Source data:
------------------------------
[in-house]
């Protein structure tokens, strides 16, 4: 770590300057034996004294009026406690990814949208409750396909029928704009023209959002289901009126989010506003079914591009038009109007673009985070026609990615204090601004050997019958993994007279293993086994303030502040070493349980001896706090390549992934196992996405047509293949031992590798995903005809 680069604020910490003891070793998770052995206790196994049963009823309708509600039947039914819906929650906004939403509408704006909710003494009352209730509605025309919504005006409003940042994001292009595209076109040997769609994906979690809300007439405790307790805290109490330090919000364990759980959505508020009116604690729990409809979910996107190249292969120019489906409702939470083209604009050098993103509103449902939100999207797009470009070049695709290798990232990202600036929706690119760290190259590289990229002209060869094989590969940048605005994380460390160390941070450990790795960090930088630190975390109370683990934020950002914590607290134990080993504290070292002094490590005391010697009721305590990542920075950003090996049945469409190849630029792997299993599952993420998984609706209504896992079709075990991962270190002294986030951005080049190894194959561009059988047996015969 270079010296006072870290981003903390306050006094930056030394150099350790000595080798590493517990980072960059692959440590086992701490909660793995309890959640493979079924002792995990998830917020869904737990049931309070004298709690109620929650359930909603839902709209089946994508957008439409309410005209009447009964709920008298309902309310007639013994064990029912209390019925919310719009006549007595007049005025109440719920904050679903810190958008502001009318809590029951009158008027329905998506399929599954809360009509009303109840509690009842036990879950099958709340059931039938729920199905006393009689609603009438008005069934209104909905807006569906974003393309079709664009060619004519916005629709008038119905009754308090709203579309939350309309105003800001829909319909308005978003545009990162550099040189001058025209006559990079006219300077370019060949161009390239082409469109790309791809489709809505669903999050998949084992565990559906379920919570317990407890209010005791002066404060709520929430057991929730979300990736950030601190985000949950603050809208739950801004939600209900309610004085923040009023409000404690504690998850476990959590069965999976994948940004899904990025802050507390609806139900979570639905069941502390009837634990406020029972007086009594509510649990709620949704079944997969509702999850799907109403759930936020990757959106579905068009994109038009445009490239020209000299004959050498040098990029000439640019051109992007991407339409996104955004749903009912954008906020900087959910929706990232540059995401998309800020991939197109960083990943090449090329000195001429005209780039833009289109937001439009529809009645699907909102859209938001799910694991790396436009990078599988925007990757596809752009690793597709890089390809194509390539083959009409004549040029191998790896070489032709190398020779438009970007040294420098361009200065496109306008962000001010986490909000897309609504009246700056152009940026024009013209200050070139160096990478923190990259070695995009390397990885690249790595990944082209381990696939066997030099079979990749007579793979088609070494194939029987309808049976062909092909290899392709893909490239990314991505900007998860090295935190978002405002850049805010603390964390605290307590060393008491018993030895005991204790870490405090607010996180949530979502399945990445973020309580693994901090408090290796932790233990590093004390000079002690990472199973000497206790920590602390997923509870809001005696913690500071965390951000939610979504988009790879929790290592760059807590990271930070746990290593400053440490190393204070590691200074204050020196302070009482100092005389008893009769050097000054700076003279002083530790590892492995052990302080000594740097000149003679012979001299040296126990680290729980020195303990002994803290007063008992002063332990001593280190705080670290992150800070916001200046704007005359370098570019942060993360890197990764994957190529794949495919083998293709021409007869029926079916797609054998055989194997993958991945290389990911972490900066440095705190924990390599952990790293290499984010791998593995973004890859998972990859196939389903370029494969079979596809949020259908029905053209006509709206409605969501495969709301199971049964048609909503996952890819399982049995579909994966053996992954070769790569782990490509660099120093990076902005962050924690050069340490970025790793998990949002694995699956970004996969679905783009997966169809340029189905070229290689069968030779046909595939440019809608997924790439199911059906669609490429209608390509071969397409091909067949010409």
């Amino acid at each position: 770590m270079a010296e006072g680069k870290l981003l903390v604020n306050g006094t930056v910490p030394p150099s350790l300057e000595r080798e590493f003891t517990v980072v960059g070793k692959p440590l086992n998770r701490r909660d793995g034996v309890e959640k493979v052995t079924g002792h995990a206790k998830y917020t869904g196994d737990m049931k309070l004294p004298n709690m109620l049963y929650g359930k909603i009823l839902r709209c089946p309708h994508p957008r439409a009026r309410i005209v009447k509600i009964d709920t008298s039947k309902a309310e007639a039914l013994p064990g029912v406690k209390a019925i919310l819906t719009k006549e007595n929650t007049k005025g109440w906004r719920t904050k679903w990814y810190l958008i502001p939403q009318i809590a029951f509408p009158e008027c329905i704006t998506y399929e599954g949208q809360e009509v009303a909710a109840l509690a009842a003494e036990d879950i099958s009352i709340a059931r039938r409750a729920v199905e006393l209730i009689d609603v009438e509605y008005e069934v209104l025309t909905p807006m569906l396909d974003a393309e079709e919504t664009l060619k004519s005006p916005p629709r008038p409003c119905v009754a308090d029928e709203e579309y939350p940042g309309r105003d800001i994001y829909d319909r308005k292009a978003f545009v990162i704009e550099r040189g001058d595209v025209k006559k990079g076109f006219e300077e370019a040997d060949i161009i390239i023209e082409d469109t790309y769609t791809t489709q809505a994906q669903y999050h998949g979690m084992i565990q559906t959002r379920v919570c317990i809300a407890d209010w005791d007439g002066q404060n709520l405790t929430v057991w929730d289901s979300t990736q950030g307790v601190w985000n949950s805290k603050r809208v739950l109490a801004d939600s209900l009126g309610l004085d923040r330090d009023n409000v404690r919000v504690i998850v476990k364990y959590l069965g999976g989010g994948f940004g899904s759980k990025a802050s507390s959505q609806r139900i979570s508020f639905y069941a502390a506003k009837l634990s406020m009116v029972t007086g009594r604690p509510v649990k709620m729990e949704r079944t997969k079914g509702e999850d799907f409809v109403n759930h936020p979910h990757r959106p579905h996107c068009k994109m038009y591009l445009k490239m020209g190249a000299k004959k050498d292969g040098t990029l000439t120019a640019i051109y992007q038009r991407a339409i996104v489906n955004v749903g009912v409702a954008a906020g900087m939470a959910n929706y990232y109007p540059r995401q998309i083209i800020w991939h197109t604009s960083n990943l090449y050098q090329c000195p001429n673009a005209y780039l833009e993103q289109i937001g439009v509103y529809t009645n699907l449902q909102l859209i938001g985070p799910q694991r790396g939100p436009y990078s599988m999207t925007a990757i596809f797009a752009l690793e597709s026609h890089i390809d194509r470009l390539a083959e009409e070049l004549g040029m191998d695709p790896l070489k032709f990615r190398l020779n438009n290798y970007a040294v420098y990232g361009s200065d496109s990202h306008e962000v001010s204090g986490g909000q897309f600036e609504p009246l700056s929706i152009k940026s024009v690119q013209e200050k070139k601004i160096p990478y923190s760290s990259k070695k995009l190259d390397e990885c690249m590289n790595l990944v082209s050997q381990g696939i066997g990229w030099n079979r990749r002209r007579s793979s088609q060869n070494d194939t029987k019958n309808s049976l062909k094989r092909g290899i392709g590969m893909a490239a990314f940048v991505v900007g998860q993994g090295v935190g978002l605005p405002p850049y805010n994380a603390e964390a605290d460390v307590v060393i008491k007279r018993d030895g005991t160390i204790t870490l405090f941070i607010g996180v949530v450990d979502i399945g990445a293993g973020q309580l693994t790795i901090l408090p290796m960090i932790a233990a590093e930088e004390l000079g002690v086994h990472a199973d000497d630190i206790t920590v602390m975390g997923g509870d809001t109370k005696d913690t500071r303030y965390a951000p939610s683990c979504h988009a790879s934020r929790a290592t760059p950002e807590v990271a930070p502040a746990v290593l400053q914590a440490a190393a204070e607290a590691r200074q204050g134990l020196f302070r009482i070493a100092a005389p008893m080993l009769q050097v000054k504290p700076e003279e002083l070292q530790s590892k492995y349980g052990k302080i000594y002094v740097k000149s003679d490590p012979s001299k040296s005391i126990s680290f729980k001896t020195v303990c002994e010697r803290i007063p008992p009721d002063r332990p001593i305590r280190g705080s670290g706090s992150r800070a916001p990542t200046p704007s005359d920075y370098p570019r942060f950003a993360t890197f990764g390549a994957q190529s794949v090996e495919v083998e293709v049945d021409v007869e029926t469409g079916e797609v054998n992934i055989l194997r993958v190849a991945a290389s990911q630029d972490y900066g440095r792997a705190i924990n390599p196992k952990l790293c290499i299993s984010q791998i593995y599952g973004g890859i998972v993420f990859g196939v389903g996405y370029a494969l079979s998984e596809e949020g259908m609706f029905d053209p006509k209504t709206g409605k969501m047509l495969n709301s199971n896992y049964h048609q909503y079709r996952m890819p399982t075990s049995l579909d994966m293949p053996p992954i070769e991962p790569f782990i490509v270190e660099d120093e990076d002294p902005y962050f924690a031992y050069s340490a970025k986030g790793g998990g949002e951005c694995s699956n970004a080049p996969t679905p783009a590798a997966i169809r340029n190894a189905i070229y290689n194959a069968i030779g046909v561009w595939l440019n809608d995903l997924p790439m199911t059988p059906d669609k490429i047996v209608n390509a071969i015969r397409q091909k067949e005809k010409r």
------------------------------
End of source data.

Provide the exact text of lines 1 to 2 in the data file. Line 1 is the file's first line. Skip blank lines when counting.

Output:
[in-house]
């Protein structure tokens, strides 16, 4: 770590300057034996004294009026406690990814949208409750396909029928704009023209959002289901009126989010506003079914591009038009109007673009985070026609990615204090601004050997019958993994007279293993086994303030502040070493349980001896706090390549992934196992996405047509293949031992590798995903005809 680069604020910490003891070793998770052995206790196994049963009823309708509600039947039914819906929650906004939403509408704006909710003494009352209730509605025309919504005006409003940042994001292009595209076109040997769609994906979690809300007439405790307790805290109490330090919000364990759980959505508020009116604690729990409809979910996107190249292969120019489906409702939470083209604009050098993103509103449902939100999207797009470009070049695709290798990232990202600036929706690119760290190259590289990229002209060869094989590969940048605005994380460390160390941070450990790795960090930088630190975390109370683990934020950002914590607290134990080993504290070292002094490590005391010697009721305590990542920075950003090996049945469409190849630029792997299993599952993420998984609706209504896992079709075990991962270190002294986030951005080049190894194959561009059988047996015969 270079010296006072870290981003903390306050006094930056030394150099350790000595080798590493517990980072960059692959440590086992701490909660793995309890959640493979079924002792995990998830917020869904737990049931309070004298709690109620929650359930909603839902709209089946994508957008439409309410005209009447009964709920008298309902309310007639013994064990029912209390019925919310719009006549007595007049005025109440719920904050679903810190958008502001009318809590029951009158008027329905998506399929599954809360009509009303109840509690009842036990879950099958709340059931039938729920199905006393009689609603009438008005069934209104909905807006569906974003393309079709664009060619004519916005629709008038119905009754308090709203579309939350309309105003800001829909319909308005978003545009990162550099040189001058025209006559990079006219300077370019060949161009390239082409469109790309791809489709809505669903999050998949084992565990559906379920919570317990407890209010005791002066404060709520929430057991929730979300990736950030601190985000949950603050809208739950801004939600209900309610004085923040009023409000404690504690998850476990959590069965999976994948940004899904990025802050507390609806139900979570639905069941502390009837634990406020029972007086009594509510649990709620949704079944997969509702999850799907109403759930936020990757959106579905068009994109038009445009490239020209000299004959050498040098990029000439640019051109992007991407339409996104955004749903009912954008906020900087959910929706990232540059995401998309800020991939197109960083990943090449090329000195001429005209780039833009289109937001439009529809009645699907909102859209938001799910694991790396436009990078599988925007990757596809752009690793597709890089390809194509390539083959009409004549040029191998790896070489032709190398020779438009970007040294420098361009200065496109306008962000001010986490909000897309609504009246700056152009940026024009013209200050070139160096990478923190990259070695995009390397990885690249790595990944082209381990696939066997030099079979990749007579793979088609070494194939029987309808049976062909092909290899392709893909490239990314991505900007998860090295935190978002405002850049805010603390964390605290307590060393008491018993030895005991204790870490405090607010996180949530979502399945990445973020309580693994901090408090290796932790233990590093004390000079002690990472199973000497206790920590602390997923509870809001005696913690500071965390951000939610979504988009790879929790290592760059807590990271930070746990290593400053440490190393204070590691200074204050020196302070009482100092005389008893009769050097000054700076003279002083530790590892492995052990302080000594740097000149003679012979001299040296126990680290729980020195303990002994803290007063008992002063332990001593280190705080670290992150800070916001200046704007005359370098570019942060993360890197990764994957190529794949495919083998293709021409007869029926079916797609054998055989194997993958991945290389990911972490900066440095705190924990390599952990790293290499984010791998593995973004890859998972990859196939389903370029494969079979596809949020259908029905053209006509709206409605969501495969709301199971049964048609909503996952890819399982049995579909994966053996992954070769790569782990490509660099120093990076902005962050924690050069340490970025790793998990949002694995699956970004996969679905783009997966169809340029189905070229290689069968030779046909595939440019809608997924790439199911059906669609490429209608390509071969397409091909067949010409």